Democratic vice-presidential running candidate Sen. Tim Kaine (D-Va.) suggests that he has done what few swing-state Democrats have dared: taken on the National Rifle Association, reports the Washington Post.
“I know the NRA,” he said. “They’re headquartered in my state, in Virginia. They campaigned against me in every statewide race that I’ve ever run, but I’ve never lost. . . . I don’t mind powerful groups campaigning against me. That just is like an extra cup of coffee to me.” As Kaine hits the campaign trail and makes gun control a central Democratic theme in the 2016 race for the White House, his relationship with the nation’s powerful gun lobby is more nuanced than the kind of “High Noon” face-off he suggested.
In more than two decades in Virginia, a Southern state with a strong gun tradition and historically lenient firearm regulation, Kaine has pivoted on guns, in style and substance, depending on the political climate, the office he sought ,and particular events. He has been an urban mayor determined to reduce gun deaths. He has been a statewide candidate who embraced the Second Amendment and promised not to tighten gun laws. He has become quiet on the issue at times, and played offense at other moments.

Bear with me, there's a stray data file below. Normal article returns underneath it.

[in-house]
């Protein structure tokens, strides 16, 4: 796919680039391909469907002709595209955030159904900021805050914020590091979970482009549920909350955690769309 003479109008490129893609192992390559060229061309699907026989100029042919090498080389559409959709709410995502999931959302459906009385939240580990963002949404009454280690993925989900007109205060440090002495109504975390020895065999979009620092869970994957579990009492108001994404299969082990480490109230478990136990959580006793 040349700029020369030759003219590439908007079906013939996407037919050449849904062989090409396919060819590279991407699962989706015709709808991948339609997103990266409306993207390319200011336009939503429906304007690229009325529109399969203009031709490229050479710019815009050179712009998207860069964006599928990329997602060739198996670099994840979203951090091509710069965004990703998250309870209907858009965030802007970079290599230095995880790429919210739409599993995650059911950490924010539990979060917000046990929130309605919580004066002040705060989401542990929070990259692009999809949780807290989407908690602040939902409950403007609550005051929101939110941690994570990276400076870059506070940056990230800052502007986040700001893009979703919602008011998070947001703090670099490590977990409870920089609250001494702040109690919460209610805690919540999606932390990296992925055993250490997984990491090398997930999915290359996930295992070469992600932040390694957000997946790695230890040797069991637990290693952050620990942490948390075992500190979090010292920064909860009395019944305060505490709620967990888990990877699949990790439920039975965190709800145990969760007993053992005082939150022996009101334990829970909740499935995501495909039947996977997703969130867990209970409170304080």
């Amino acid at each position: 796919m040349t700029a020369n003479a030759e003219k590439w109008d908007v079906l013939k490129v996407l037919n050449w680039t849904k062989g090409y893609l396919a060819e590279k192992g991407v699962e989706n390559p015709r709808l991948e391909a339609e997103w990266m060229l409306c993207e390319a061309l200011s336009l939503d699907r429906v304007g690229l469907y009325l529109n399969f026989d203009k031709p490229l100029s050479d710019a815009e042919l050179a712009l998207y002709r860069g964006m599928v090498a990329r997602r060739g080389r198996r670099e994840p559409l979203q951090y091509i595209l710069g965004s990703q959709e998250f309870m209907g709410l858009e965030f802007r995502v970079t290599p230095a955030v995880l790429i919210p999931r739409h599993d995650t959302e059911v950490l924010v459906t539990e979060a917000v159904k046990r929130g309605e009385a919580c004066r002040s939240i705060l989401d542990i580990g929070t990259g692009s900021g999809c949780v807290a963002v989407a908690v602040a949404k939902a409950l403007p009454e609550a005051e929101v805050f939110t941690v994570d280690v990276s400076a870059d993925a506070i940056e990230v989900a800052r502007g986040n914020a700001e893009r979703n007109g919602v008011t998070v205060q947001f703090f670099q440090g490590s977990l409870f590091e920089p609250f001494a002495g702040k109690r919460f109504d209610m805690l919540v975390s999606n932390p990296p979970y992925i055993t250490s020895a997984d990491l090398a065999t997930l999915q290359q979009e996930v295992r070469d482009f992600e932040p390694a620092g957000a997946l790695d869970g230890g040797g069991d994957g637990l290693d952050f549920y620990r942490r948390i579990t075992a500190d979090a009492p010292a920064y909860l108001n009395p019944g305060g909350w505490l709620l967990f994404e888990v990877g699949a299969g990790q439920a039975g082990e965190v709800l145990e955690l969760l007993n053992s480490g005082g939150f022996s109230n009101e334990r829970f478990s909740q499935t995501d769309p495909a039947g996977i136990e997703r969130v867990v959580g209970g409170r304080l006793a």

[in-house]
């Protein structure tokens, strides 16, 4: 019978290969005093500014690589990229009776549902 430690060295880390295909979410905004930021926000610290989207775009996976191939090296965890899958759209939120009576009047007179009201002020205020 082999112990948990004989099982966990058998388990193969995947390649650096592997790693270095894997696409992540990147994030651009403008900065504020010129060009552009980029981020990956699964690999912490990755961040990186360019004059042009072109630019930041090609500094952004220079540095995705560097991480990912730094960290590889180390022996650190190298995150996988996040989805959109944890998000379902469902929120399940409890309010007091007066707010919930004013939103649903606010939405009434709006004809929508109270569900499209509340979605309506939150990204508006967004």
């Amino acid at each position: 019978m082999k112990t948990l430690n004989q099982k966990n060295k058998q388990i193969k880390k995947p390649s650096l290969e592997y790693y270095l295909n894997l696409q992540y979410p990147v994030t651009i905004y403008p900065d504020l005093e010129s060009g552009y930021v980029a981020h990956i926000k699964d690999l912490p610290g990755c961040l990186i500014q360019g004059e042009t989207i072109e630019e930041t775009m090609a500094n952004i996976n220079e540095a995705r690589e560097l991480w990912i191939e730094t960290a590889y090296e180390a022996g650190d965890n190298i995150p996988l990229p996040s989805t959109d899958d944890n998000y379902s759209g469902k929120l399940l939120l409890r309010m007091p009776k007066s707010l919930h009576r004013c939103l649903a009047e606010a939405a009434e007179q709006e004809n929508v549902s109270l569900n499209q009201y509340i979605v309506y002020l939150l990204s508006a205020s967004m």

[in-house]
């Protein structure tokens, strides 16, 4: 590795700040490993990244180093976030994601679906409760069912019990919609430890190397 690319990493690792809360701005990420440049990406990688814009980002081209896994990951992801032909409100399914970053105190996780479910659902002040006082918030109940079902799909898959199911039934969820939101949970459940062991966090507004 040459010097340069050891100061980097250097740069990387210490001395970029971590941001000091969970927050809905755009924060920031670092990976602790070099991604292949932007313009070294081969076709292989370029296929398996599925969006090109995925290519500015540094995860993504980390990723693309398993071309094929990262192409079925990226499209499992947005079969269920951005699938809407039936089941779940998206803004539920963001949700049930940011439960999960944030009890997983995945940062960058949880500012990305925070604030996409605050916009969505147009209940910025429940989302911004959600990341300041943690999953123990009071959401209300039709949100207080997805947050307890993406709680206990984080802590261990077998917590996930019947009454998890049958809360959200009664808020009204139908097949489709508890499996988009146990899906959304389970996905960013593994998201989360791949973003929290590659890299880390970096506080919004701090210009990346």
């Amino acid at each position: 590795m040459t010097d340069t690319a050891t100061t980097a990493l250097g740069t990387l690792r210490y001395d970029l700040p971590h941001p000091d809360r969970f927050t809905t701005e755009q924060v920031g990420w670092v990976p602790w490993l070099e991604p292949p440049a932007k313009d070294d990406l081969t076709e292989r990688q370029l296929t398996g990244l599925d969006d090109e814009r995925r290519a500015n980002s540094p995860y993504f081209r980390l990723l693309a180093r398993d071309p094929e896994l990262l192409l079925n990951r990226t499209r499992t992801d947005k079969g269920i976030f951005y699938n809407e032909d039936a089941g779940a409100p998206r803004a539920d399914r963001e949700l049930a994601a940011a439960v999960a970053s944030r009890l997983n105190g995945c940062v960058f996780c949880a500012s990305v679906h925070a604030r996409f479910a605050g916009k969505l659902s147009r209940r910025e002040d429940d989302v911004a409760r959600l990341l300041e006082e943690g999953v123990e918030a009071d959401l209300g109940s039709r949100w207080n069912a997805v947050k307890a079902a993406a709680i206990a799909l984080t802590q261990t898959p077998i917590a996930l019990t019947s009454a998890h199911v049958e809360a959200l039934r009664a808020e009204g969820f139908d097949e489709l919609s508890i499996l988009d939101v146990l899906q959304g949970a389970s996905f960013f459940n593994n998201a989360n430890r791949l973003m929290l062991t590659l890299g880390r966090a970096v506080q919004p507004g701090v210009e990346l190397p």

Reviewing his record in detail, the Post says “Kaine has tailored his stance as the politics surrounding guns have evolved. His current push for more regulation reflects new calculations by Democrats that after years of mass shootings, they can campaign on gun control and win.” Both sides are betting big. The NRA has vowed to raise up to $75 million for 2016, almost twice what it spent in 2008. Gun-control groups plan to spend millions in battleground states, including Virginia.